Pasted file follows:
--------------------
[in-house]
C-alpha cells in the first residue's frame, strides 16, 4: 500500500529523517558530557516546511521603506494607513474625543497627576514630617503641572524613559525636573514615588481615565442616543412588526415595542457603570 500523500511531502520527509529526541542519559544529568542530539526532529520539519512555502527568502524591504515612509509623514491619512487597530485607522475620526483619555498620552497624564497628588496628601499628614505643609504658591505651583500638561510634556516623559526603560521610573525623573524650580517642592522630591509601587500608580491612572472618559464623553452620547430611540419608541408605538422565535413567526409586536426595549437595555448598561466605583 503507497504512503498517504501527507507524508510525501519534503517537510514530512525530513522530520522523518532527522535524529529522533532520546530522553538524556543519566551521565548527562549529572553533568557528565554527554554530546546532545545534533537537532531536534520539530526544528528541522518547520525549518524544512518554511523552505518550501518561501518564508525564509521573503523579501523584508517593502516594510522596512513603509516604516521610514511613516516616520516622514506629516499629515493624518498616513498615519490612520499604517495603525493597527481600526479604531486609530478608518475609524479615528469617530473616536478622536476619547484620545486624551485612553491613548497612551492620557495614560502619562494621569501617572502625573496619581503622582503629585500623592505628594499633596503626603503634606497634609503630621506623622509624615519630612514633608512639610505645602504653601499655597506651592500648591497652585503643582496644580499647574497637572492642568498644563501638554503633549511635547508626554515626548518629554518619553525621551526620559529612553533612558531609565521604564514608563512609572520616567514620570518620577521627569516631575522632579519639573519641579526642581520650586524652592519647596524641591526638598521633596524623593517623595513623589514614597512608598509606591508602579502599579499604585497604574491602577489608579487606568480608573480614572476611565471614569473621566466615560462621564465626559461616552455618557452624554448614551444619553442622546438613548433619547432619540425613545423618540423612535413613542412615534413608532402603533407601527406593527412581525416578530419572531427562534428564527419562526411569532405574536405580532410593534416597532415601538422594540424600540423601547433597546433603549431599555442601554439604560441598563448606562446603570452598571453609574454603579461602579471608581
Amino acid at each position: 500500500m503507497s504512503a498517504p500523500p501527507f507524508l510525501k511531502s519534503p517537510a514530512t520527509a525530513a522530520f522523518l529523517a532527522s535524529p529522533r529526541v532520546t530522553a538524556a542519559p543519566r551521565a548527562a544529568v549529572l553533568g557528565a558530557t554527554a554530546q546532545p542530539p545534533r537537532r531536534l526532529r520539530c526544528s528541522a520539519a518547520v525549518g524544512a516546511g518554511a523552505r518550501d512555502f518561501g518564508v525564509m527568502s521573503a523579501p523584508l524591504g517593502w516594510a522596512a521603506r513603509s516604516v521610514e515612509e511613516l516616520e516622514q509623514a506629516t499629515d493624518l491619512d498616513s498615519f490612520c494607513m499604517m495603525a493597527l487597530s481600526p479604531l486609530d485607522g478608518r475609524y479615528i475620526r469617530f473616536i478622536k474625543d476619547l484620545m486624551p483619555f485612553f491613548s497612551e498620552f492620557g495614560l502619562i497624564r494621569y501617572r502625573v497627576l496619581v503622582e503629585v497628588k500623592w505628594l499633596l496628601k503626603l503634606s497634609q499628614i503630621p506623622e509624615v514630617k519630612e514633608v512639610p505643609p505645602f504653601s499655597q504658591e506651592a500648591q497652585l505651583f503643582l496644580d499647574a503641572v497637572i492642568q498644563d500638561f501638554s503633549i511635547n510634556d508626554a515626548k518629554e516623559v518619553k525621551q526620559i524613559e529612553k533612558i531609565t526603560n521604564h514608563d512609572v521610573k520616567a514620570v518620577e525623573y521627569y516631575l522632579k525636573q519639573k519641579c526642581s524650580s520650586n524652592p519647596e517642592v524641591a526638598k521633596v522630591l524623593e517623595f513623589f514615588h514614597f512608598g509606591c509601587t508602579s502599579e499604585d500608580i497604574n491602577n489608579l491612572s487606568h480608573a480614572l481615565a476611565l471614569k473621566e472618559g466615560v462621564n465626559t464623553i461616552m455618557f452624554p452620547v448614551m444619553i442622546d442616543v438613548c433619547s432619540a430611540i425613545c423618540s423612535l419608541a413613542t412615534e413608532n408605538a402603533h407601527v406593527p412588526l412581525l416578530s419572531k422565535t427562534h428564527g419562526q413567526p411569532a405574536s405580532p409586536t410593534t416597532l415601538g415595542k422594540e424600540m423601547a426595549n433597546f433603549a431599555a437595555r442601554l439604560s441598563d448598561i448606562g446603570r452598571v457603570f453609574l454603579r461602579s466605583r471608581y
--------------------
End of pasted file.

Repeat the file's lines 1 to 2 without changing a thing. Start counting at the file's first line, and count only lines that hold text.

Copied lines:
[in-house]
C-alpha cells in the first residue's frame, strides 16, 4: 500500500529523517558530557516546511521603506494607513474625543497627576514630617503641572524613559525636573514615588481615565442616543412588526415595542457603570 500523500511531502520527509529526541542519559544529568542530539526532529520539519512555502527568502524591504515612509509623514491619512487597530485607522475620526483619555498620552497624564497628588496628601499628614505643609504658591505651583500638561510634556516623559526603560521610573525623573524650580517642592522630591509601587500608580491612572472618559464623553452620547430611540419608541408605538422565535413567526409586536426595549437595555448598561466605583 503507497504512503498517504501527507507524508510525501519534503517537510514530512525530513522530520522523518532527522535524529529522533532520546530522553538524556543519566551521565548527562549529572553533568557528565554527554554530546546532545545534533537537532531536534520539530526544528528541522518547520525549518524544512518554511523552505518550501518561501518564508525564509521573503523579501523584508517593502516594510522596512513603509516604516521610514511613516516616520516622514506629516499629515493624518498616513498615519490612520499604517495603525493597527481600526479604531486609530478608518475609524479615528469617530473616536478622536476619547484620545486624551485612553491613548497612551492620557495614560502619562494621569501617572502625573496619581503622582503629585500623592505628594499633596503626603503634606497634609503630621506623622509624615519630612514633608512639610505645602504653601499655597506651592500648591497652585503643582496644580499647574497637572492642568498644563501638554503633549511635547508626554515626548518629554518619553525621551526620559529612553533612558531609565521604564514608563512609572520616567514620570518620577521627569516631575522632579519639573519641579526642581520650586524652592519647596524641591526638598521633596524623593517623595513623589514614597512608598509606591508602579502599579499604585497604574491602577489608579487606568480608573480614572476611565471614569473621566466615560462621564465626559461616552455618557452624554448614551444619553442622546438613548433619547432619540425613545423618540423612535413613542412615534413608532402603533407601527406593527412581525416578530419572531427562534428564527419562526411569532405574536405580532410593534416597532415601538422594540424600540423601547433597546433603549431599555442601554439604560441598563448606562446603570452598571453609574454603579461602579471608581